air pollution emissions in the area and projections on how well the area
will do in the future in meeting the federal requirements. The New
Starts Report provides detailed information on the Centerline light rail
line and its projected air quality benefits.

Both the SCAG and FTA sources report two pollutants (Nitrogen Oxide or
NOx and Carbon Monoxide or CO) in common for 2020, which is also the
only common year (Table). A review of the data indicates that any
sympathy is misplaced and that any “callous disregard” applies to the
public officials who appear to have misled, rather than the voters of
Irvine. Indeed, the data suggests that the voters of Irvine heroically
cut through the smog of public deception to make a decision that will
leave their community a better place to live, while more wisely
allocating scarce public resources (something that apparently violates
the instincts of at least some of their public servants).

Table
South Coast Air Basin: 2020 Daily Air Quality Requirements and Plan
Factor NOx
(Summer):
Tons/Day CO
(Winter):
Tons/Day
EPA Maximum Allowable Emissions 277.77 1,623.35
Emissions with Full Implementation of Regional Transportation Plan (RTP)
— Includes Centerline 237.92 1,515.62
Difference: Amount by Which RTP Emission Estimates could Increase before
Equalling Maximum Allowable Emissions 39.85 107.73
Centerline Light Rail Contribution 0.18 0.61

Regional Transportation Plan without Centerline Light Rail 238.10
1516.23

Centerline Contribution % 0.44% 0.57%

Centerline-Equivalent Projects to Equal Difference 227 176

Sources
South Coast Air Quality Basin Information from SCAG Regional
Transportation Plan: Appendix H
Centreline Light Rail contribution information from 2002 FTA New Starts
Report (annual figure divided by 365), page A-327.

Nitrogen Oxide (NOx): FTA reports that Centerline will reduce
daily NOx emissions by 64 tons per year in 2020, (5) or 0.18 tons per
day. SCAG forecasts that total NOx emissions (summer) in the South Coast
Air Basin will be 237.92 tons per day in 2020, 39.85 tons below the EPA
limit. In other words, the loss of Centerline would reduce the region’s
safety margin by less than one percent — 0.44 percent to be exact.
With the Centerline light rail project, the South Coast Air Basin would
emit 237.92 tons of NOx per day. Cancellation of the project would raise
NOx emissions to 238.10 tons (Figure 1), still leaving a safety margin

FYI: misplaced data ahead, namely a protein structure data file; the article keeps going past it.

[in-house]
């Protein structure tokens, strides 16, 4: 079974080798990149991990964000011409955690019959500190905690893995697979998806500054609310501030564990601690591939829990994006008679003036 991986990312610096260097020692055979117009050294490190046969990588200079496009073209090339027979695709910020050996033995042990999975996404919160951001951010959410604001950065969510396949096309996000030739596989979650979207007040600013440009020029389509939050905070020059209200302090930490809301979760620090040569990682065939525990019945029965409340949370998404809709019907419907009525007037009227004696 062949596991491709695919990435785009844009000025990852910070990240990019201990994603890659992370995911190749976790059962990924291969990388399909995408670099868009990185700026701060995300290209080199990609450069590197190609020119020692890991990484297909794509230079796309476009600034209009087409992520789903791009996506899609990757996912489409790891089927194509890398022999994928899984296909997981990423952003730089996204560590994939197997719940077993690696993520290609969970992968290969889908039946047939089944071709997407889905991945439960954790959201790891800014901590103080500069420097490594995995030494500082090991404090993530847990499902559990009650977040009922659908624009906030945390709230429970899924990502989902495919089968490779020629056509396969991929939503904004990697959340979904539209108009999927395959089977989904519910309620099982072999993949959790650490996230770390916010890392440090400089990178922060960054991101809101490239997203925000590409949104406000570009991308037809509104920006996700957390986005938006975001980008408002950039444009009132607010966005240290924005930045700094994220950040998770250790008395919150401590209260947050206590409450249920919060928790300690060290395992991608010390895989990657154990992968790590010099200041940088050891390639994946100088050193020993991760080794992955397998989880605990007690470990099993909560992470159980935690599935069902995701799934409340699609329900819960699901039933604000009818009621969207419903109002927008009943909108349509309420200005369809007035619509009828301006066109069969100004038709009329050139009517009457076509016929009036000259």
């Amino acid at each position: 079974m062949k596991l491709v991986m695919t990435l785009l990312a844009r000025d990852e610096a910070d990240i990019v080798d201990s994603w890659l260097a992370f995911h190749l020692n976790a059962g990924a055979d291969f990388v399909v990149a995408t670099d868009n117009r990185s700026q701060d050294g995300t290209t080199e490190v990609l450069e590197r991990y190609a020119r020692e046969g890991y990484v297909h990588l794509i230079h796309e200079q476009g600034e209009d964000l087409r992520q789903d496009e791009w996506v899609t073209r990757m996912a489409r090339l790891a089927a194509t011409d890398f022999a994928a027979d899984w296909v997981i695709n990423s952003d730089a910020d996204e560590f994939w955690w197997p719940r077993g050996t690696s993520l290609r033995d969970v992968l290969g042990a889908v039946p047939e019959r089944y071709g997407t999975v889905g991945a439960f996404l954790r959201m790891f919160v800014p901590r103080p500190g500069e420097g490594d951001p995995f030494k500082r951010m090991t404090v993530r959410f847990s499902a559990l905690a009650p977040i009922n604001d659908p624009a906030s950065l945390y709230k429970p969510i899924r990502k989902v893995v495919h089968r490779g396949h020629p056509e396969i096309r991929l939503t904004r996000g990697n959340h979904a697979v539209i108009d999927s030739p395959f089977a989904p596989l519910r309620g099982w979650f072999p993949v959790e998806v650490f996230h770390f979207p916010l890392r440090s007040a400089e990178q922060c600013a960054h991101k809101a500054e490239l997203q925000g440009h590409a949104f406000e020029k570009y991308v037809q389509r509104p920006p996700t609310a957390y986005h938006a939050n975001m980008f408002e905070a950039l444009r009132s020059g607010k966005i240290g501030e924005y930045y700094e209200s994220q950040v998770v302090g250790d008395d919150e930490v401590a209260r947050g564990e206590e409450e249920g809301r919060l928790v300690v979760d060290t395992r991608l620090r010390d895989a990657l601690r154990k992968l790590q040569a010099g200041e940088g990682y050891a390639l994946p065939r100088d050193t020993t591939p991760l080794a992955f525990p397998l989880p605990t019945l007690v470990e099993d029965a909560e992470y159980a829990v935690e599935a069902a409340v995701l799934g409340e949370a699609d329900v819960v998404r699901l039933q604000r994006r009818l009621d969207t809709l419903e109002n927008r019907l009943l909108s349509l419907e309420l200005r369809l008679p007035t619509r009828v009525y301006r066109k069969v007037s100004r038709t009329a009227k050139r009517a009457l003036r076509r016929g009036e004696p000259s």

of more than 39 tons before non-compliance would occur. The planners’
hysteria seems a bit premature. They’ll have a real crisis when another
226 projects contributing the same air pollution reduction as Centerline
are also canceled (“Centerline-equivalent” projects). That’s what it
would take, according to SCAG estimates and the data that the Centerline
light rail developer (Orange County Transportation Authority) has told
FTA.

http://www.publicpurpose.com/orco/image002.gif

Figure 1 (Note 7)

Sources: SCAG and FTA

Carbon Monoxide (CO): FTA reports that Centerline will reduce
daily CO emissions by 224 tons per year in 2020 (5), or 0.61 tons per
day. SCAG forecasts that total CO emissions in the South Coast Air Basin
will be 1,515.6 tons per day in 2020, 107.7 tons below the EPA limit. In
other words, the loss of Centerline would reduce the region’s CO safety
margin less than one percent — 0.57 percent. With the Centerline light
rail project, the South Coast Air Basin would emit 1,515.6 tons of CO
per day. Cancellation of the project would raise CO emissions to 1,516.2
tons (Figure 2), preserving a safety margin of more than 107 tons before
non-compliance would occur. But, it must be admitted that doom will loom
quicker in CO than NOx — the margin of error for staying within the
federal air quality requirements drops to 176 Centerline equivalent
projects from 226. Still, there are probably more pressing problems on
the political agenda of Southern California. One can only hope that SCAG
and the other local Cassandras have not begun spending tax money on an
expensive Washington lobbying effort to obtain an extension for